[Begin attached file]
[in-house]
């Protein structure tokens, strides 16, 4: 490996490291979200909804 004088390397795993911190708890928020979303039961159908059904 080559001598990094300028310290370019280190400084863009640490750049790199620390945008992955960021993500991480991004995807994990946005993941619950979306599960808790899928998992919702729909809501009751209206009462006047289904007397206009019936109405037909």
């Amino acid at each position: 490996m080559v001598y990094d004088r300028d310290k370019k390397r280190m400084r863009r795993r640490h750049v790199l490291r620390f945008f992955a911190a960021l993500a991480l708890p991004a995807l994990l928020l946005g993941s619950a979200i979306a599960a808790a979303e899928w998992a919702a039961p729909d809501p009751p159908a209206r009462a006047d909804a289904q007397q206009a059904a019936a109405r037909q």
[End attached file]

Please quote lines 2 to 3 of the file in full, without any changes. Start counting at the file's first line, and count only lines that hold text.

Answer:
């Protein structure tokens, strides 16, 4: 490996490291979200909804 004088390397795993911190708890928020979303039961159908059904 080559001598990094300028310290370019280190400084863009640490750049790199620390945008992955960021993500991480991004995807994990946005993941619950979306599960808790899928998992919702729909809501009751209206009462006047289904007397206009019936109405037909």
């Amino acid at each position: 490996m080559v001598y990094d004088r300028d310290k370019k390397r280190m400084r863009r795993r640490h750049v790199l490291r620390f945008f992955a911190a960021l993500a991480l708890p991004a995807l994990l928020l946005g993941s619950a979200i979306a599960a808790a979303e899928w998992a919702a039961p729909d809501p009751p159908a209206r009462a006047d909804a289904q007397q206009a059904a019936a109405r037909q």